It’s the start of a new year, and the resolution talk is everywhere. Getting into shape – physically or maybe financially – usually lands at the top of people’s lists. But you may want to look at getting your firewalls into shape as well. If you’re the resolution-making type, consider adding these 10 best practices for improving firewall management to your list.
Monitor firewall changes in real time.
While this seems pretty obvious, it is surprising how many organizations do basic change monitoring but little in the way of actual change review. It is important to not only monitor change as prescribed by every regulatory security compliance initiative but to also ensure the change does not introduce unacceptable risk, create unnecessary policy complexity or violate security protocol.
Remove technical mistakes.
Removing technical mistakes is a great start for reducing unnecessary policy complexity that so often creeps into firewall policies over time. Technical mistakes in a firewall policy can be identified as ineffective or incorrect no matter what the firewall is protecting. They are simply rules that will never get used regardless. Two primary examples of technical mistakes are redundant and shadowed hidden rules.
Closely monitor for unused access.
Unused but permitted access causes both excessive complexity and unnecessary risk. Any access through a firewall introduces some risk to the organization; however, permitted access that is not used is simply latent risk waiting to be exploited. Unused access can also sometimes later raise its head as unintended or inadvertent access – something auditors are sure to look for. It’s important to remediate access that is no longer required as early as possible in the policy review process.
Review rule usage for policy optimization.
Firewalls tend to be very sequential in operation. They evaluate each rule in the order it is placed. If a firewall’s policy contains a large number of access rules to evaluate and the most utilized access rules are found at the bottom of the rule list, then unnecessary overhead can occur and lead to degraded performance of the firewall over time. A security management solution such as FireMon Security Manager can automate policy behavioral analysis and quickly aid in policy optimization.
Seek out overly permissive access.
Too often business trumps security, and rules are introduced into a policy that allow much greater access than what is really required. This could be any broad ‘allow’ rule, but we typically find the overly promiscuous ‘ANY’ object being leveraged. Poorly defined or missing business requirements can frequently be linked back to the root cause. Broadly defined rules should be refined to just what is required. The ability to distinguish what is and isn’t being used inside an overly permissive rule can be manually daunting. This is where an automated security management solution can save countless hours.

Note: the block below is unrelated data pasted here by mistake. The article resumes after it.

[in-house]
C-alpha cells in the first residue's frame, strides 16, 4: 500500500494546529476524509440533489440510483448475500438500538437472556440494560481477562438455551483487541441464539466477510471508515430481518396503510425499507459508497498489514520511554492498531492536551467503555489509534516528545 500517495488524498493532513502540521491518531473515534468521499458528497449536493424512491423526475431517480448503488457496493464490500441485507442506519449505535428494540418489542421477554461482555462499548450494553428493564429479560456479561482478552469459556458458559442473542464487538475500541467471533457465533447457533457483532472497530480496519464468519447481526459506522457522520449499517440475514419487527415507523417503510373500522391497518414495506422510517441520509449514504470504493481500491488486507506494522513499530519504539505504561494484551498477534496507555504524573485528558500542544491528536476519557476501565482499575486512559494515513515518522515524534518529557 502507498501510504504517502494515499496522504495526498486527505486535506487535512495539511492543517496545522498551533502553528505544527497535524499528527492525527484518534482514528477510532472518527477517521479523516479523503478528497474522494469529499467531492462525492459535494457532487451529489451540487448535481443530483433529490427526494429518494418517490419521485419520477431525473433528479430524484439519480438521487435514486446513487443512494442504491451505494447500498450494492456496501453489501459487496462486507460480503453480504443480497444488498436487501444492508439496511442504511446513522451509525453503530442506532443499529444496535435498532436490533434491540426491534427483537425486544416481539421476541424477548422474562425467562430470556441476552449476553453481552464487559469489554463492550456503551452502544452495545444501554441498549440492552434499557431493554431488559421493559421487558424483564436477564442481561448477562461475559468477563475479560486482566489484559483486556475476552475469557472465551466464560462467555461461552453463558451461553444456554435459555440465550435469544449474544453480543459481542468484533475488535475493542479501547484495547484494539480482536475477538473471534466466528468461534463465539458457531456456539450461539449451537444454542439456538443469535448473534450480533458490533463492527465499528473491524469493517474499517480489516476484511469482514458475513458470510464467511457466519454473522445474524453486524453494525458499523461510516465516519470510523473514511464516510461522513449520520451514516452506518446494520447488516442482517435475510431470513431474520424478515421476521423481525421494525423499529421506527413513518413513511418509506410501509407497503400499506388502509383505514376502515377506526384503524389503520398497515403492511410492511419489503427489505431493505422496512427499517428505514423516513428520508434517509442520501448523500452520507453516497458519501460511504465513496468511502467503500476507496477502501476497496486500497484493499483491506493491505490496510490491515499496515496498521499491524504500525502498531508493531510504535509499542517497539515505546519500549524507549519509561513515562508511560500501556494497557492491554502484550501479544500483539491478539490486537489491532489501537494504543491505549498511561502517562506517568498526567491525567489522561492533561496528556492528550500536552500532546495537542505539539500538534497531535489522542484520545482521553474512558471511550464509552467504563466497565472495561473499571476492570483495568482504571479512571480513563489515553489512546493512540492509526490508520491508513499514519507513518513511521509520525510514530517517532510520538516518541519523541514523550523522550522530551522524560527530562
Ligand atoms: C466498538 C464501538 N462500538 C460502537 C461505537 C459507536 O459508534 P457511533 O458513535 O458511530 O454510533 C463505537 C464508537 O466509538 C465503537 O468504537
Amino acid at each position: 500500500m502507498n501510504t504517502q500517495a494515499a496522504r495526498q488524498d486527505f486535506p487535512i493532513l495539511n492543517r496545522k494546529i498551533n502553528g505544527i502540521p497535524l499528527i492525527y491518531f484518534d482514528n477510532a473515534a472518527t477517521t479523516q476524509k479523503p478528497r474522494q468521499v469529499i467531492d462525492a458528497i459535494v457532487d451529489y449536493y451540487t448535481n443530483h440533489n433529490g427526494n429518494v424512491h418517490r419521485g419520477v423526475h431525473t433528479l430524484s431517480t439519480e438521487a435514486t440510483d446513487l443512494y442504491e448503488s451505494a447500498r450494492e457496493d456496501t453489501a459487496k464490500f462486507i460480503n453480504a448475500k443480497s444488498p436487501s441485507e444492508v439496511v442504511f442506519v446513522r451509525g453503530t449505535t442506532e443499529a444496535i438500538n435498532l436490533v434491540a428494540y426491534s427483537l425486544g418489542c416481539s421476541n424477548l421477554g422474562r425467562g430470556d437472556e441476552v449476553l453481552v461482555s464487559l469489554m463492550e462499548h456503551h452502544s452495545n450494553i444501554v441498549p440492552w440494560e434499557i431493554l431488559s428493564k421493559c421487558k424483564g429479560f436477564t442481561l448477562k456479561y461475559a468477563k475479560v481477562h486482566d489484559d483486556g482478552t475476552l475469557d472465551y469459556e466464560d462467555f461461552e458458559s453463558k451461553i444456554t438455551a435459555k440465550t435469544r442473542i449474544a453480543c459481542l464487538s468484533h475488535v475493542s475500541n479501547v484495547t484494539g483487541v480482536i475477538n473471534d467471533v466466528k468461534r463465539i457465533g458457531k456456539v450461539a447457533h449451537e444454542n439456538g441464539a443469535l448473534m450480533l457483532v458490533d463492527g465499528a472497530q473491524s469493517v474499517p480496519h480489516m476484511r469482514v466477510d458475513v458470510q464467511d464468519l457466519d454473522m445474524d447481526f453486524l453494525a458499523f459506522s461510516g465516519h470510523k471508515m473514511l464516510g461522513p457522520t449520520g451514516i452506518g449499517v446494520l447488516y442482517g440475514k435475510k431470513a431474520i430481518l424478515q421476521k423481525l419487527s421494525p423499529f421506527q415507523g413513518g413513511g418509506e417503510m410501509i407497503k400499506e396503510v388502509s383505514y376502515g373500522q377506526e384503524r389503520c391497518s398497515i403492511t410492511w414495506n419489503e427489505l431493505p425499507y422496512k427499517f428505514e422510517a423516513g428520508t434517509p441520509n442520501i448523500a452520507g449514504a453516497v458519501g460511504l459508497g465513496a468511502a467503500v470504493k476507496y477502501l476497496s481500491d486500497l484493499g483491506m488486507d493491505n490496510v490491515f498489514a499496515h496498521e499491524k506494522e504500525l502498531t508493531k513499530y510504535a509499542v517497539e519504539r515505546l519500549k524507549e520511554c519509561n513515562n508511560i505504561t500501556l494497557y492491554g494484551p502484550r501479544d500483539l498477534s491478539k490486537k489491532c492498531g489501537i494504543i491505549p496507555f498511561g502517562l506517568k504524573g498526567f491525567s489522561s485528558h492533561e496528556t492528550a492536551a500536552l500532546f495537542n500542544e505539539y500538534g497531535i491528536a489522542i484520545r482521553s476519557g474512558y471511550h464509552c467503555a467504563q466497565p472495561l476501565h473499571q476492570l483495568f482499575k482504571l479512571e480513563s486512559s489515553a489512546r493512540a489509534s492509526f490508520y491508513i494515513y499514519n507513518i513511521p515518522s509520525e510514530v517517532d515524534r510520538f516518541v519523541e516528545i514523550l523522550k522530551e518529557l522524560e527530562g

The benefits of good policy documentation cannot be understated – better compliance reporting, service restoral, reduced complexity, improved policy management to just name a few. Documentation of a rule should happen at the time it is introduced into the policy and should be an ongoing effort when policy rule reviews or recertification takes place. Ideally rule documentation should be placed in the context of the policy itself and remain searchable and reportable.
Technically enforce policy compliance.
Security management solutions can be used to technically enforce a written security compliance policy. Security Manager from FireMon includes a flexible audit engine that can automatically inspect new policy rule additions to ensure they align with acceptable security policy guidelines or compliance initiatives.
Implement a consistent change workflow process.
Change is constant – especially in terms of network access and protection, daily emerging business requirements demand continual adjustment of defenses. A security centric workflow solution that draws on the capabilities of an underlying security management solution can allow an organization to analyze, approve, map and carry out configuration changes with full visibility into resulting conditions on a repeatable consistent basis.
Map the network.
The ability to maintain a visible representation of a complex network greatly aids in the process to secure it. An in-depth understanding of routing paths and security enforcement points along those routes is paramount to ensuring undesirable access is not allowed.
Adding additional access to meet the demands of a constantly changing business landscape will never reduce risk. Having the ability to validate newly requested, or proposed, data access models across the network against known existing vulnerabilities can significantly improve the overall security posture of the network by placing you in position to remediate unacceptable risk before it is allowed.